Here's an interesting story about the Paiwa People in Taiwan opening a school to ensure that their witchcraft traditions are passed on to the younger generation. Lack of a written language is making the process difficult. The school's founder explains that: We are witnessing the disappearance of the ancient ritual. We are trying hard to preserve it. Passing on psychic acts to the young generation is a good way to understand Paiwan culture. We can go back to see how ancestors lived.
The article explains that: Paiwan witches are seen as mediums between gods and humans, and the school teaches pupils rituals for blessing people and protecting them from evil. Witches can use their powers to worship gods and ancestors, pray for weather and for their harvests and perform healing treatments and rituals for hunting and tattooing.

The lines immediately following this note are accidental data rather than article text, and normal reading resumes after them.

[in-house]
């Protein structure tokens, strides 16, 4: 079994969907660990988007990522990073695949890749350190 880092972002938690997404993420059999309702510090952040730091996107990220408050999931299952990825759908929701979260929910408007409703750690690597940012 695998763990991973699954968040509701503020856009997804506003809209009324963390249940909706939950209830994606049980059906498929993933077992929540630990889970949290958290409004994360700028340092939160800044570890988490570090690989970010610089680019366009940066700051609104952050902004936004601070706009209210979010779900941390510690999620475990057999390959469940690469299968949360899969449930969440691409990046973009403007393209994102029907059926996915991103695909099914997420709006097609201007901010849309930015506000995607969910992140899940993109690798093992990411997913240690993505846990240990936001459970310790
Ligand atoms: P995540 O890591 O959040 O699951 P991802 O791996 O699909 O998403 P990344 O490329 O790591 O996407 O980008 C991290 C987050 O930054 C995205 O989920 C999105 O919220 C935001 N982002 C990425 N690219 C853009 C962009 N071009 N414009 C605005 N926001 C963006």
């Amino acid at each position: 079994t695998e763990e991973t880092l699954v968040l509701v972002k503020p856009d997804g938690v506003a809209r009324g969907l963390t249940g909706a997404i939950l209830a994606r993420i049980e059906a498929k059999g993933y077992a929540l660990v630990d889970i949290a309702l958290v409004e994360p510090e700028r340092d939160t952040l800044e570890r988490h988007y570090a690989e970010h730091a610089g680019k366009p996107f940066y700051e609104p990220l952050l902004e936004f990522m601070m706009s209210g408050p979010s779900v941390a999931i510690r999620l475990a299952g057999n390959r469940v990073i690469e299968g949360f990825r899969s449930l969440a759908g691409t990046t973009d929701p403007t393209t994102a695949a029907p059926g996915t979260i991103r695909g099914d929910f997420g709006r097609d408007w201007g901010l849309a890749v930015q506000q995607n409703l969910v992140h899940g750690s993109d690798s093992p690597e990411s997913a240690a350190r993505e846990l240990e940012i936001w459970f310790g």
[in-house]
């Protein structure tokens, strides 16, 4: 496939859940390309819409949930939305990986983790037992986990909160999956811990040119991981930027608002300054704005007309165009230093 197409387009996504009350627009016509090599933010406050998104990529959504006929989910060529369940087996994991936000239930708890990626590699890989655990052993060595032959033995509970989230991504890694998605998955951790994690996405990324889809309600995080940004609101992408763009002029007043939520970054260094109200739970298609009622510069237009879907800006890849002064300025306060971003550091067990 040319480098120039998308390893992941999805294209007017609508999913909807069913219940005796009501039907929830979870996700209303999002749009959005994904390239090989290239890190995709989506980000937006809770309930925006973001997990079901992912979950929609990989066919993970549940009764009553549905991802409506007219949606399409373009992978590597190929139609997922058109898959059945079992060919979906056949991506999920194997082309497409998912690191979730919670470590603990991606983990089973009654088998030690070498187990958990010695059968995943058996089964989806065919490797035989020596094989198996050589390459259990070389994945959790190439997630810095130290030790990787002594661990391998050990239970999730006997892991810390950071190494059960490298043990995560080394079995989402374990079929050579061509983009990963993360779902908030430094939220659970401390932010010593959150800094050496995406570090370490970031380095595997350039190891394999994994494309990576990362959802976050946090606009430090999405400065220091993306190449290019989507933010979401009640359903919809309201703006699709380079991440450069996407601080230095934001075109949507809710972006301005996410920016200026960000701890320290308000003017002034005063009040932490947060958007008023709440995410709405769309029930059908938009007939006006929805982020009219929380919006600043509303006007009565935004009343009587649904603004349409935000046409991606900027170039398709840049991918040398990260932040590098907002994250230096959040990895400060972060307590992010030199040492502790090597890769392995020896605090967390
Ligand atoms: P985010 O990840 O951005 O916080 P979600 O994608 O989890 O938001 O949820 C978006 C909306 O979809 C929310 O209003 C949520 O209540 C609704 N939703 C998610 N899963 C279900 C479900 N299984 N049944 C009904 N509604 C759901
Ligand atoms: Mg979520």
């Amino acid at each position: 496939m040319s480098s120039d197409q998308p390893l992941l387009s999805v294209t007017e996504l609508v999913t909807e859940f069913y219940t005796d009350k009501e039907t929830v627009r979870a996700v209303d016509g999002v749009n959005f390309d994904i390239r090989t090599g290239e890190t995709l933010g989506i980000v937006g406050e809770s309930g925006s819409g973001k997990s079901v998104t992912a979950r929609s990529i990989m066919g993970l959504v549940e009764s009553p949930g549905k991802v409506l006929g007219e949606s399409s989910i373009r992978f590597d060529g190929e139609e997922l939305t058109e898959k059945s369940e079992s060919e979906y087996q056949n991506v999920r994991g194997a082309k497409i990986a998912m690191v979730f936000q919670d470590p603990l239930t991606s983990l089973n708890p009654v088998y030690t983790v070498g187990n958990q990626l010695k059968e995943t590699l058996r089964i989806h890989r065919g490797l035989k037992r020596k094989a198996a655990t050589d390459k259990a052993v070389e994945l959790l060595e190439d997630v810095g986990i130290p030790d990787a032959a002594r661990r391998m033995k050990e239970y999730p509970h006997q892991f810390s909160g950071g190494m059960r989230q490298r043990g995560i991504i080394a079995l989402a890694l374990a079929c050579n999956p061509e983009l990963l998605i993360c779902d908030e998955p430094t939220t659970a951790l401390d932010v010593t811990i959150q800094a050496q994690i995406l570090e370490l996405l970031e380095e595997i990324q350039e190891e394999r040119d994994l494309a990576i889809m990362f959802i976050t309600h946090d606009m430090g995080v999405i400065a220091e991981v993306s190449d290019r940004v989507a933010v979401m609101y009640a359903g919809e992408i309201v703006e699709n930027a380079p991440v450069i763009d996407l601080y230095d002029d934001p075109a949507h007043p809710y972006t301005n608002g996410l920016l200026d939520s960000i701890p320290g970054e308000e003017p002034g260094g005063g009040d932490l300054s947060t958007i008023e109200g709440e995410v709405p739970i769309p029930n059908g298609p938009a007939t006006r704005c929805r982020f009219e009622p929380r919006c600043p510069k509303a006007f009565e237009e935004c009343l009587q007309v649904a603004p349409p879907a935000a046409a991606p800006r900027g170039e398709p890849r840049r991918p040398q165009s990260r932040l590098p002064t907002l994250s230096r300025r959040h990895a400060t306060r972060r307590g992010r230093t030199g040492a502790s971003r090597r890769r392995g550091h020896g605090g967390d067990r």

There's an interesting hereditary vs. learned component to the story.
I'm a woman, a Witch, a mother, a grandmother, an eco-feminist, a gardener, a reader, a writer, and a priestess of the Great Mother Earth. Hecate appears in the
Homeric Ode to Demeter, which tells of Hades who caught Persophone
"up reluctant on his golden car and bare her away lamenting. . . . But no one, either of the deathless gods or of mortal men, heard her voice, nor yet the olive-trees bearing rich fruit: only tenderhearted Hecate, bright-coiffed, the daughter of Persaeus, heard the girl from her cave . . . ."